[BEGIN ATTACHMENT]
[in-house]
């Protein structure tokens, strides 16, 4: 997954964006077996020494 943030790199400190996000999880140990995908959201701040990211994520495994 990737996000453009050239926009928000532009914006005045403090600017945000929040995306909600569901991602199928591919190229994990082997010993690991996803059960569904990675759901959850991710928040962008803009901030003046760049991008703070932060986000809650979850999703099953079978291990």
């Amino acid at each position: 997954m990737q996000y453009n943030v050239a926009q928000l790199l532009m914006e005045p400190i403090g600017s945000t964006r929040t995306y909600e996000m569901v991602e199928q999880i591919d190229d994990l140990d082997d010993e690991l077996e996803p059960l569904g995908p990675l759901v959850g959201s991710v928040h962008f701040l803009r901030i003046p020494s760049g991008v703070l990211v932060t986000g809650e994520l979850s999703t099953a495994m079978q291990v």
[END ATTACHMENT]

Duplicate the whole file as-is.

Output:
[in-house]
């Protein structure tokens, strides 16, 4: 997954964006077996020494 943030790199400190996000999880140990995908959201701040990211994520495994 990737996000453009050239926009928000532009914006005045403090600017945000929040995306909600569901991602199928591919190229994990082997010993690991996803059960569904990675759901959850991710928040962008803009901030003046760049991008703070932060986000809650979850999703099953079978291990």
């Amino acid at each position: 997954m990737q996000y453009n943030v050239a926009q928000l790199l532009m914006e005045p400190i403090g600017s945000t964006r929040t995306y909600e996000m569901v991602e199928q999880i591919d190229d994990l140990d082997d010993e690991l077996e996803p059960l569904g995908p990675l759901v959850g959201s991710v928040h962008f701040l803009r901030i003046p020494s760049g991008v703070l990211v932060t986000g809650e994520l979850s999703t099953a495994m079978q291990v």